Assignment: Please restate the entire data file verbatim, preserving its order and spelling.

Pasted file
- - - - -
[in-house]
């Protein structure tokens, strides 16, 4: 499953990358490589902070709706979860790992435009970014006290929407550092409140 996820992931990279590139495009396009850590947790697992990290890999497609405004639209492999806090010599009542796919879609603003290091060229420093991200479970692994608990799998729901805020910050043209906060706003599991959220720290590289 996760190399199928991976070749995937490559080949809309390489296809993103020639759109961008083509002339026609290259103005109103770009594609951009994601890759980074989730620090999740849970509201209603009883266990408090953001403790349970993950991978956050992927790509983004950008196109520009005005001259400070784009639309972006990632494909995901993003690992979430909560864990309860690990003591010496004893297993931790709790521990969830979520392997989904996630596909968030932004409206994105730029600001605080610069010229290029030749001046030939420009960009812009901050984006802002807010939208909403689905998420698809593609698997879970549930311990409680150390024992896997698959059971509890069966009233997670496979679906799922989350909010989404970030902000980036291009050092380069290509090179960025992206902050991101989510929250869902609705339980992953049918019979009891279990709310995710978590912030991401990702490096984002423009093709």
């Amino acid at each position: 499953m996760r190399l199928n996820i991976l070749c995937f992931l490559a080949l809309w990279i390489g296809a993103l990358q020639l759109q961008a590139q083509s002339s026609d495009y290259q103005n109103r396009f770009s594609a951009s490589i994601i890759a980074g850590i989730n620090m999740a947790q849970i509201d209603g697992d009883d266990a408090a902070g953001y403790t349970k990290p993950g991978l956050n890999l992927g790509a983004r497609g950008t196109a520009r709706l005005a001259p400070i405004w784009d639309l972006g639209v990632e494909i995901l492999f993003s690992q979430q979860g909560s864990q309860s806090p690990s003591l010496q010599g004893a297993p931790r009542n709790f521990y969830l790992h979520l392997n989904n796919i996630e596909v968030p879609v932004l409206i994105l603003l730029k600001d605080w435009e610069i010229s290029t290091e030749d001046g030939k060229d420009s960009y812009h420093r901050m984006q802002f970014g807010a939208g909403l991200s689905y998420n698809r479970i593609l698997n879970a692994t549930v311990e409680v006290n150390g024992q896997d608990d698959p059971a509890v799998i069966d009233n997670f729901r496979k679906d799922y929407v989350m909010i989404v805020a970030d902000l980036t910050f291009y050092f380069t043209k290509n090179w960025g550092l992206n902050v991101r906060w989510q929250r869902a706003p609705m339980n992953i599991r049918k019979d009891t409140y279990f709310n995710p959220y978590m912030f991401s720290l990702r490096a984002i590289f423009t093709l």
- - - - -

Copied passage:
[in-house]
């Protein structure tokens, strides 16, 4: 499953990358490589902070709706979860790992435009970014006290929407550092409140 996820992931990279590139495009396009850590947790697992990290890999497609405004639209492999806090010599009542796919879609603003290091060229420093991200479970692994608990799998729901805020910050043209906060706003599991959220720290590289 996760190399199928991976070749995937490559080949809309390489296809993103020639759109961008083509002339026609290259103005109103770009594609951009994601890759980074989730620090999740849970509201209603009883266990408090953001403790349970993950991978956050992927790509983004950008196109520009005005001259400070784009639309972006990632494909995901993003690992979430909560864990309860690990003591010496004893297993931790709790521990969830979520392997989904996630596909968030932004409206994105730029600001605080610069010229290029030749001046030939420009960009812009901050984006802002807010939208909403689905998420698809593609698997879970549930311990409680150390024992896997698959059971509890069966009233997670496979679906799922989350909010989404970030902000980036291009050092380069290509090179960025992206902050991101989510929250869902609705339980992953049918019979009891279990709310995710978590912030991401990702490096984002423009093709």
């Amino acid at each position: 499953m996760r190399l199928n996820i991976l070749c995937f992931l490559a080949l809309w990279i390489g296809a993103l990358q020639l759109q961008a590139q083509s002339s026609d495009y290259q103005n109103r396009f770009s594609a951009s490589i994601i890759a980074g850590i989730n620090m999740a947790q849970i509201d209603g697992d009883d266990a408090a902070g953001y403790t349970k990290p993950g991978l956050n890999l992927g790509a983004r497609g950008t196109a520009r709706l005005a001259p400070i405004w784009d639309l972006g639209v990632e494909i995901l492999f993003s690992q979430q979860g909560s864990q309860s806090p690990s003591l010496q010599g004893a297993p931790r009542n709790f521990y969830l790992h979520l392997n989904n796919i996630e596909v968030p879609v932004l409206i994105l603003l730029k600001d605080w435009e610069i010229s290029t290091e030749d001046g030939k060229d420009s960009y812009h420093r901050m984006q802002f970014g807010a939208g909403l991200s689905y998420n698809r479970i593609l698997n879970a692994t549930v311990e409680v006290n150390g024992q896997d608990d698959p059971a509890v799998i069966d009233n997670f729901r496979k679906d799922y929407v989350m909010i989404v805020a970030d902000l980036t910050f291009y050092f380069t043209k290509n090179w960025g550092l992206n902050v991101r906060w989510q929250r869902a706003p609705m339980n992953i599991r049918k019979d009891t409140y279990f709310n995710p959220y978590m912030f991401s720290l990702r490096a984002i590289f423009t093709l």